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Melbourne families embrace city living

Dentist Lina Okada and financial planner Anthony Lee moved into their Collins Street apartment four years ago. Photo: Patrick Scala Ivan Constable and his partner, Lisa Bakes, with their daughter, Hope Constable, in their CBD apartment. Photo: Luis Ascui
Nanjing Night Net

Ivan Constable and his partner, Lisa Bakes, with their daughter, Hope Constable, in their CBD apartment. Photo: Luis Ascui

Ivan Constable and his partner, Lisa Bakes, with their daughter, Hope Constable, in their CBD apartment. Photo: Luis Ascui

Ivan Constable and his partner, Lisa Bakes, with their daughter, Hope Constable, in their CBD apartment. Photo: Luis Ascui

The suburban life with big backyards and trees is not for everybody.

Ivan Constable, 52, and partner Lisa Bakes are among a growing number of families feeling the pull of the CBD.

They moved into their two-bedroom apartment in Presgrave Place 18 years ago to be closer to work, and have no plans to leave the home where they have raised their 13-year-old daughter, Hope.

“People are realising that as a family, you can grow up in the city just as well as you can in the suburbs and there’s no reason why you can’t,” said Mr Constable, who co-owns a hair salon in nearby Russell Place.

“In some ways it’s even easier.”

Families have long preferred to raise their children in the suburbs as there is a shortage of quality schools and amenities in the heart of the city. But Mr Constable believes families don’t have to look far for everything they need.

Over the years, his daughter has attended childcare centres in A’Beckett Street and East Melbourne, Carlton North Primary School and University High School.

“We can go to ACMI and the museum … it’s a regular occurrence,” he added. “We don’t have to make big trips of it.”

While proximity to work and amenities continue to be a major attraction for professional couples, empty-nesters and students living in the CBD, statistics reveal the number of families with children moving into the city is growing.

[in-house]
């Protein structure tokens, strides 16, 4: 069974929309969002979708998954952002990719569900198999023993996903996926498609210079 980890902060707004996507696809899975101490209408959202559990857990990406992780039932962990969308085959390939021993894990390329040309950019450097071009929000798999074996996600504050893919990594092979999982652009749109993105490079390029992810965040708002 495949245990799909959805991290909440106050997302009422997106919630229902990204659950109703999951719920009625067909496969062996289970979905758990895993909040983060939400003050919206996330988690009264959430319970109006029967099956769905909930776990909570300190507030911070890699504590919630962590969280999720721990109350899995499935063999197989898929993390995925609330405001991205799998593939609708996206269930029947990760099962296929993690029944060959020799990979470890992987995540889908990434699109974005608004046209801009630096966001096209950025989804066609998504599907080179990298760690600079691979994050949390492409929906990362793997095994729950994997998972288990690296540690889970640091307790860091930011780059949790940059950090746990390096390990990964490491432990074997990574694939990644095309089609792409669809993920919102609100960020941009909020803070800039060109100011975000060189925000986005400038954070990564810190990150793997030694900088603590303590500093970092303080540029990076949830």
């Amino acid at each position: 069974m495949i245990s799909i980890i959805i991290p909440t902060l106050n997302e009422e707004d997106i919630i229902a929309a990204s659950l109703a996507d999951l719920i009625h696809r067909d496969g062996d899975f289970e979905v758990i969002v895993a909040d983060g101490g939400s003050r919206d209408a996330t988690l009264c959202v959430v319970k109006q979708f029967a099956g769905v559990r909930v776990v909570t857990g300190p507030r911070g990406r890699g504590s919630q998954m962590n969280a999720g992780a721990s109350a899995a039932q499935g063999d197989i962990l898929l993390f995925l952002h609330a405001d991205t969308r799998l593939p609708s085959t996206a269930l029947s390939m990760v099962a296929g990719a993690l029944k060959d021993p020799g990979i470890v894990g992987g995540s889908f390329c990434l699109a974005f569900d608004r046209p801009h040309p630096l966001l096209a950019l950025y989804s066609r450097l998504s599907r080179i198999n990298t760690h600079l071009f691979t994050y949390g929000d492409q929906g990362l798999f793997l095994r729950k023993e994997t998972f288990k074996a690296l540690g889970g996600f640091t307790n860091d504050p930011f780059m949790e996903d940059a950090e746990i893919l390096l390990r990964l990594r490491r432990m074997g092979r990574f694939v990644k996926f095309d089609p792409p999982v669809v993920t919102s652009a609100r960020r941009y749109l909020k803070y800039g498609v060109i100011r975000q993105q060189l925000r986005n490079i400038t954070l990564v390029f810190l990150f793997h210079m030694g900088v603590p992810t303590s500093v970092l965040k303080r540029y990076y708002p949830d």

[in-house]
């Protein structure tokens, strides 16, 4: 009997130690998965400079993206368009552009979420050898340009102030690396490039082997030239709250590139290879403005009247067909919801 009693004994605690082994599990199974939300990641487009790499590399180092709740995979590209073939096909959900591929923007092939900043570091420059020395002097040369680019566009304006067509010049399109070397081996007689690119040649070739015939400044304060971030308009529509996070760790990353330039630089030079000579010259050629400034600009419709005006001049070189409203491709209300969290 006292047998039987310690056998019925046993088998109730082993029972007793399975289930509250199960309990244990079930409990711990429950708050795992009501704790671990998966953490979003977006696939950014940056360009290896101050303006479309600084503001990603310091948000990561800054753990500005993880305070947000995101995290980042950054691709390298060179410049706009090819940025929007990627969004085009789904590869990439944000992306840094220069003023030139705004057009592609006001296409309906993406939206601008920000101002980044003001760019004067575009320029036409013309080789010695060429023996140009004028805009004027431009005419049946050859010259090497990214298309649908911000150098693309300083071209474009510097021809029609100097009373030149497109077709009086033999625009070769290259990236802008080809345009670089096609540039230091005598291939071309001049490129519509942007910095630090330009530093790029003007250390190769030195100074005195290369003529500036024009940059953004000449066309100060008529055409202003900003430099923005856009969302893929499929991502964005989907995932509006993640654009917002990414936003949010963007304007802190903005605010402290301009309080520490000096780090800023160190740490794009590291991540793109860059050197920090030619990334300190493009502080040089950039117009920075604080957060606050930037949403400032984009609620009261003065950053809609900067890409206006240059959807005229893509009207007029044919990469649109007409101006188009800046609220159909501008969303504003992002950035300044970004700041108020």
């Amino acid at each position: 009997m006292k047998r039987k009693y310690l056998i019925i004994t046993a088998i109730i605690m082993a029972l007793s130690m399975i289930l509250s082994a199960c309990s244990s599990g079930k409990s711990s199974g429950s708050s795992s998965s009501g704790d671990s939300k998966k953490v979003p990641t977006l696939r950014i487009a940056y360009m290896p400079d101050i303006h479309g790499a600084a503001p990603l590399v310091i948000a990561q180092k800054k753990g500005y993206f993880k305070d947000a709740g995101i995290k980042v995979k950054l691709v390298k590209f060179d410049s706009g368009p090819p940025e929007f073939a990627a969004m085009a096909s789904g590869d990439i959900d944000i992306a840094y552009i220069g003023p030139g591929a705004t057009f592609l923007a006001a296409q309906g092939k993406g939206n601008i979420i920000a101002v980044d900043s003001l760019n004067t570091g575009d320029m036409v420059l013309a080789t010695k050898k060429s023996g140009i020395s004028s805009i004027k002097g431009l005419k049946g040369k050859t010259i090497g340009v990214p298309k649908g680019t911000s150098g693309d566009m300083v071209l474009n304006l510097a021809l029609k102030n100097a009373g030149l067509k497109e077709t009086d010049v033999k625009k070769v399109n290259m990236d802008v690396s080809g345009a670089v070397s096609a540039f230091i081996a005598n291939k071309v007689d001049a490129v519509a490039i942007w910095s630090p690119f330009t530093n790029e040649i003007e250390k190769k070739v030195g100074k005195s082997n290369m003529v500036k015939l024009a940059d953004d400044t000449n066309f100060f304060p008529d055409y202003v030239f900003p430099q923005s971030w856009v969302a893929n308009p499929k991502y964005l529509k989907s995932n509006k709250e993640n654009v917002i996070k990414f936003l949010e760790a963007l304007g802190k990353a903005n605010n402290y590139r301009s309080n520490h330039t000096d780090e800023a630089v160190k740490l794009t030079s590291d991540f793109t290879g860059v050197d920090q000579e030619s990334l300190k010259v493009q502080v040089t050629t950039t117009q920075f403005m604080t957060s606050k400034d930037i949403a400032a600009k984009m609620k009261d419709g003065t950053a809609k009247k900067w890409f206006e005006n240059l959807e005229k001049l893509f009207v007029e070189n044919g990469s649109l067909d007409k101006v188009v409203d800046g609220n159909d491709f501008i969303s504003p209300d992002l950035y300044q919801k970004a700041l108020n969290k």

Census data shows families with children made up 21.4 per cent of households in the CBD in the 2011 compared with 17.4 per cent in the 2006.

Lina Okada and her husband, Anthony Lee, moved into their four-bedroom apartment at 192 Little Collins Street four years ago and have seen more amenities – such as supermarkets – pop up in the area.

She said she had also discovered existing ones since becoming a mother.

“I think a lot of people don’t realise there are actually a lot of facilities in the CBD,” said the 29-year-old dentist, who leaves her 14-month-old daughter in QV Children’s Centre one day a week.

Ms Okada and her family, like many living in the CBD, shopped at the Queen Victoria Market and has the Royal Botanic Gardens as their backyard.

With another baby due in March, the couple are now looking to upsize in the suburbs and pass on their home with hopes of more than $1.75 million.

Dingles Partners managing director Anton Wongtrakun said there had been a trend of families moving into the city over the past decade rather than moving out, and there had been a greater diversity of accommodation designed with families in mind.

“There have been a number of large apartments developed in the city as opposed to some of the smaller ones, and that allows for people to have a bit more space,” he said.

Yet BIS Shrapnel senior manager Angie Zigomanis said many of the new developments in the CBD continue to target investors.

“If you look at any of the high-rise towers, they’re concentrated towards one and two-bedroom homes,” he said.

“It might accommodate a young family who have a small child or a baby, but once that child starts to crawl around and eventually walk, the majority of that new product that is being offered isn’t family friendly.”

This story Administrator ready to work first appeared on Nanjing Night Net.

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